The Christian faith from beginning to end is loaded with paradox. By its very nature, paradox transcends reason and often leads believers into a realm where ordinary modes of reasoning are about as helpful as air brakes on a turtle. This can create a great deal of confusion for the new believer.
Take for example Jesus’ statement about the necessity of losing your life to save it. On the surface, it makes absolutely no sense whatsoever. However, this one paradoxical statement presents the essence of the Christian walk of faith. All aspects of practical spiritual formation ultimately point to this fact, as do even the most arcane theological speculations.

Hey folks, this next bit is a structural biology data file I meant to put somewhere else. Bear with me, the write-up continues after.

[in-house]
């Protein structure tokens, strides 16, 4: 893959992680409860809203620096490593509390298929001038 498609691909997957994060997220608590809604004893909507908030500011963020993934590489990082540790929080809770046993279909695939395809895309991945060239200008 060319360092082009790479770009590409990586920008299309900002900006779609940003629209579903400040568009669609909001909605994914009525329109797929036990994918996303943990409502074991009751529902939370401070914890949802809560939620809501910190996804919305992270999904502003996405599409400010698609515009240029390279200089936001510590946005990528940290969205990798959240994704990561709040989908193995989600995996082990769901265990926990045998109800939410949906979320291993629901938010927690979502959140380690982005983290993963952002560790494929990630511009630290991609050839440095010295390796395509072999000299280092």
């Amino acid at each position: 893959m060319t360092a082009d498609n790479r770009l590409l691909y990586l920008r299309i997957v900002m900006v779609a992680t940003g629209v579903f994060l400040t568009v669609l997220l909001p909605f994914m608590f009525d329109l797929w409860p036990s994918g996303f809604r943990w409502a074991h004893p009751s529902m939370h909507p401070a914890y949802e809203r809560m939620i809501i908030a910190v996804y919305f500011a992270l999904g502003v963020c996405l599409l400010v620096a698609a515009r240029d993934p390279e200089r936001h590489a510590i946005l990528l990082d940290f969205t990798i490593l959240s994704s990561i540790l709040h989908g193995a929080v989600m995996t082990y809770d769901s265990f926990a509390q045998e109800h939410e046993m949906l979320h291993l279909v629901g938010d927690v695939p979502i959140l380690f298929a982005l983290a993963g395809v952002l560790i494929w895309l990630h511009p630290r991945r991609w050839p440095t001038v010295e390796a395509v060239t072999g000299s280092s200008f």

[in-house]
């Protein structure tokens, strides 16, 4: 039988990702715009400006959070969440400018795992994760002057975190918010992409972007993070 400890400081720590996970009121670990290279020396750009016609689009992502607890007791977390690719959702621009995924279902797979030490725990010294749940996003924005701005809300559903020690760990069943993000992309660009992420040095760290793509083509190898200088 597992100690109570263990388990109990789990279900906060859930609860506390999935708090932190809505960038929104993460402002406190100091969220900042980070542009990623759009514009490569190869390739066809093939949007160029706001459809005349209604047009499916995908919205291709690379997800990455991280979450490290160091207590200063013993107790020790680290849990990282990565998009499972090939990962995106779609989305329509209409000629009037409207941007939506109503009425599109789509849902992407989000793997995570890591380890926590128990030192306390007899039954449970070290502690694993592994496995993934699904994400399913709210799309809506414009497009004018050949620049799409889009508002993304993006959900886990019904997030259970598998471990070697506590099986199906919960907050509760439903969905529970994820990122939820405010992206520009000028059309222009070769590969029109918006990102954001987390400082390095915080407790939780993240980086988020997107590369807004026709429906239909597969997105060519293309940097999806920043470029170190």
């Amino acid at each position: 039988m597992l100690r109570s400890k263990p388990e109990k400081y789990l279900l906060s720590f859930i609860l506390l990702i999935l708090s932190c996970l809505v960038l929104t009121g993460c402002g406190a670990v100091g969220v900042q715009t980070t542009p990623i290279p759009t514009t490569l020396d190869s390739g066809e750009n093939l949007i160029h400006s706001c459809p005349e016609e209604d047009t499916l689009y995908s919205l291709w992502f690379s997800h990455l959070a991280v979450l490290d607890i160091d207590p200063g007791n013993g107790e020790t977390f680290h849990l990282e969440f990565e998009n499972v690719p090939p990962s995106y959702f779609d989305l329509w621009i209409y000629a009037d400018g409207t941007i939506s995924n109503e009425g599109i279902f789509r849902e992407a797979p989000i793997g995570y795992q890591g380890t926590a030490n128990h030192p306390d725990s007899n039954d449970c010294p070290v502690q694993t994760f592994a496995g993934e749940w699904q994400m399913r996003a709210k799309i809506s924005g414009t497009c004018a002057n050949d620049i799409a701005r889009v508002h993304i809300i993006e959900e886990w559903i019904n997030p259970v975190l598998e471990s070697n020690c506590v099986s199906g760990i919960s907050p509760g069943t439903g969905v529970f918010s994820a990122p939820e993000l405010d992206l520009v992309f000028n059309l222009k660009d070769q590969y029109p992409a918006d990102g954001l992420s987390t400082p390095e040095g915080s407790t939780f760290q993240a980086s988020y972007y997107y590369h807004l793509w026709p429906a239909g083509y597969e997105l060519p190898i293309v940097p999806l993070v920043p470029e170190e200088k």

If you want to truly live, you have to die.
Of course Jesus isn’t talking about a physical death, just as he wasn’t talking about being born again physically when he met with Nicodemus under the cloak of darkness. No, here the Lord is speaking of a kind of non-physical death in which we die to self and rise with Christ in order to be “in Christ.” Just as Jesus died on the cross and was resurrected after three days, we, too, have to die and be resurrected. The question then becomes: What is it that dies?
Put simply, we have to die to our lower self, sometimes called the ego and biblically called “the flesh.” In essence, we are called to die to our self-centered concerns and, in being raised with Christ, reawaken our sense of spiritual vitality as well as our heart of compassion. We die to self and subsequently live for Christ and for others. In fact, Christ clearly tells us that when we live for others, we are actually living for him.